Factoring offline search stimuli into an attribution model.
Credit should be given to media and marketing touch points where credit is due. The fundamental premise behind attribution models and more sophisticated econometric marketing mix models is that influence delivered by a marketing, media, or advertising touch point can often be measured. If it can be measured, then the value of influence in changing attitudes or driving sales can be quantified. Then that data can be modeled and an optimal marketing mix model can be arrived at. It's the Holy Grail of marketing.
I applaud all the marketers who are taking steps to further understand the impact of all the digital touch points under their control. I'll touch on some significant challenges regarding use of even the digital-only touch points shortly because, after all, we assume that digital media is eminently measurable, in comparison to offline media. However, let's look at offline media and marketing first, because digital media and in particular, search engine marketing (SEM), does not exist in a silo. Search behavior is highly sensitive to external stimuli. Searchers are people and people don't search in a vacuum. Something stimulates a high percentage of search behaviors. For commercial searches (those with commercial intent), the stimuli are often marketing and media messages, both offline and online.
Offline search stimuli are very difficult to put into an attribution model. Search itself may be one of your best metrics to determine that stimulus occurred. Not all external search stimuli can be tracked like a mention in the press. Consider for the moment the following events where curiosity stimulates search behavior (immediate, perhaps on a mobile device or lagged search behavior):
Clearly, you'll never be able to capture most of these offline touch points in an attribution model, so they add a significant amount of noise to the data you are doing a deep dive into.
Of course, the promise of digital is that the data points are much more trackable, particularly the paid media touch points, such as paid search clicks and display media impressions and clicks. As a matter of fact, view-through searches, view-through visits, and view-through conversions are an important way to understand and quantify the impact of your display campaigns. As long as you aren't paying a vendor on view-through conversions and you structure experiments to understand incremental lift, you indeed have taken a step in the right direction. It's starting to sound like you can indeed close the loop in paid digital media. But what about earned social media? Facebook and Twitter data are available, but for most advertisers, you'd need a very viral success to break through the statistical noise of the other data in your campaigns.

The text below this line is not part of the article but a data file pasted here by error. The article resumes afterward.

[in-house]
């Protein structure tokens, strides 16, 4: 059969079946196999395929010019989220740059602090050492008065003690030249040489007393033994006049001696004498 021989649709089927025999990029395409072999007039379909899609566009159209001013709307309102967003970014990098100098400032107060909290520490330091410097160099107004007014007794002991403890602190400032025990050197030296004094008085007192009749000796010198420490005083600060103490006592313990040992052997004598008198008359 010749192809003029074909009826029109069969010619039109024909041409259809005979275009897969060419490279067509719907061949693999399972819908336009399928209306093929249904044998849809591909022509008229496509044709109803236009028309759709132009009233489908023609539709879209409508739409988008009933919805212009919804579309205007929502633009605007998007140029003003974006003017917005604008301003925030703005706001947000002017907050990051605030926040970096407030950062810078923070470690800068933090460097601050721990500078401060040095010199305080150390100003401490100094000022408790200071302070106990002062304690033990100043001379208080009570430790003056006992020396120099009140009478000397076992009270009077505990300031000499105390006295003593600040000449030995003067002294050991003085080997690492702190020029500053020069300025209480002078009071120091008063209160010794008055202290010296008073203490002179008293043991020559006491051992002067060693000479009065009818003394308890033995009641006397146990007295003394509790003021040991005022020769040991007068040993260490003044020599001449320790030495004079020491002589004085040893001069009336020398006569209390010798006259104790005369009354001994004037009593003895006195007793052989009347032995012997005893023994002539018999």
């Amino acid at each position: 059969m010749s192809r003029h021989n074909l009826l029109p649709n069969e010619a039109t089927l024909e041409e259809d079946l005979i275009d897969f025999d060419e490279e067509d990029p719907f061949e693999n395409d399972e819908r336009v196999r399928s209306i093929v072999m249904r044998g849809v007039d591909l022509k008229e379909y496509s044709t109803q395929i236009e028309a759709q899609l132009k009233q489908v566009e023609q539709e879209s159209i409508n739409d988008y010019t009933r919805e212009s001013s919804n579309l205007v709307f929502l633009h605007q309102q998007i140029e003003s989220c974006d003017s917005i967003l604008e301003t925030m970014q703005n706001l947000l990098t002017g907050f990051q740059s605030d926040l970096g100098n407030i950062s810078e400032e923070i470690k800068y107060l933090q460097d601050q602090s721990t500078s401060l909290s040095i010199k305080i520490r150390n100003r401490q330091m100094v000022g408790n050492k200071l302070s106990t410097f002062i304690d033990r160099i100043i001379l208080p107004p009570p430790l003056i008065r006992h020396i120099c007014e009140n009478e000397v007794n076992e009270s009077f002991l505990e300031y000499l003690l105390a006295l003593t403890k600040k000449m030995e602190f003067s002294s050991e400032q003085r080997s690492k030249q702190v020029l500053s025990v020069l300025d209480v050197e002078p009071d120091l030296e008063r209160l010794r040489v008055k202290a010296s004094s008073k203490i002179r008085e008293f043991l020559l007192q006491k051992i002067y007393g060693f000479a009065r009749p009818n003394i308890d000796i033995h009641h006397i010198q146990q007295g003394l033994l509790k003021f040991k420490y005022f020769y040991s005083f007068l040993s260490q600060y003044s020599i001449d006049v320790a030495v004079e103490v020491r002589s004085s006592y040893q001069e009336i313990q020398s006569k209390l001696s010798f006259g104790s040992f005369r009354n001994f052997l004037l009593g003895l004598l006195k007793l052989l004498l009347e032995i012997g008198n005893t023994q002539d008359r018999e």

Clearly, a lot of noise is made about the importance of measuring lift in view-through conversions for paid media, and these days, even earned social media such as forwarded tweets, shared posts, and "likes" are being considered for attribution models and even for marketing mix models. What about paid and organic high-position search engine results page (SERP) impressions? Research has shown that even if the consumer doesn't click on a link in the SERP, they often recall a company/domain being there. More leaky data. Add to the leaky SERP impressions the fact that many ads are being enhanced to make them pop visually (Plus Box, Images, Reviews, Pushpins, Sitelinks, and the "Rich Ads in Search" all contribute to "branding and influence" within the SERP). Search in this case isn't getting full credit.
Also, seasoned SEM managers using good campaign management technology have for years been factoring in the early buy funnel terms in providing influence that may result in a latter (last click) search conversion later on. Therefore, when building any attribution models, understand the often significant limitations to the models and to the transformation of the attribution models into a marketing mix model.
Kevin Lee, Didit cofounder and executive chairman, has been an acknowledged search engine marketing expert since 1995. His years of SEM expertise provide the foundation for Didit's proprietary Maestro search campaign technology. The company's unparalleled results, custom strategies, and client growth have earned it recognition not only among marketers but also as part of the 2007 Inc 500 (No. 137) as well as three-time Deloitte's Fast 500 placement. Kevin's latest book, "Search Engine Advertising" has been widely praised.
Industry leadership includes being a founding board member of SEMPO and its first elected chairman. "The Wall St. Journal," "BusinessWeek," "The New York Times," Bloomberg, CNET, "USA Today," "San Jose Mercury News," and other press quote Kevin regularly. Kevin lectures at leading industry conferences, plus New York, Columbia, Fordham, and Pace universities. Kevin earned his MBA from the Yale School of Management in 1992 and lives in Manhattan with his wife, a New York psychologist and children.
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